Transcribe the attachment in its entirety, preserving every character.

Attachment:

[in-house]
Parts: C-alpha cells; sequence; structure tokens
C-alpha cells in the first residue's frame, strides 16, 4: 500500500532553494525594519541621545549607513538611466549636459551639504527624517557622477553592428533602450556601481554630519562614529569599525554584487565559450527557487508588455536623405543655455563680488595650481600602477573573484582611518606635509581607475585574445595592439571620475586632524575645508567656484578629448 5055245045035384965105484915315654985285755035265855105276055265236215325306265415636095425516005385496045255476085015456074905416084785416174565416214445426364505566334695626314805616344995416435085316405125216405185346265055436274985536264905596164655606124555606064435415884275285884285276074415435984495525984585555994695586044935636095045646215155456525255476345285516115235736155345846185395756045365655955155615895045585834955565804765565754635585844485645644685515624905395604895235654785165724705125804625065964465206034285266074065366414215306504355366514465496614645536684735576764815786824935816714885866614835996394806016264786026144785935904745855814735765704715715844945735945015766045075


[in-house]
Parts: C-alpha cells; sequence; structure tokens
C-alpha cells in the first residue's frame, strides 16, 4: 500500500532553494525594519541621545549607513538611466549636459551639504527624517557622477553592428533602450556601481554630519562614529569599525554584487565559450527557487508588455536623405543655455563680488595650481600602477573573484582611518606635509581607475585574445595592439571620475586632524575645508567656484578629448 5055245045035384965105484915315654985285755035265855105276055265236215325306265415636095425516005385496045255476085015456074905416084785416174565416214445426364505566334695626314805616344995416435085316405125216405185346265055436274985536264905596164655606124555606064435415884275285884285276074415435984495525984585555994695586044935636095045646215155456525255476345285516115235736155345846185395756045365655955155615895045585834955565804765565754635585844485645644685515624905395604895235654785165724705125804625065964465206034285266074065366414215306504355366514465496614645536684735576764815786824935816714885866614835996394806016264786026144785935904745855814735765704715715844945735945015766045075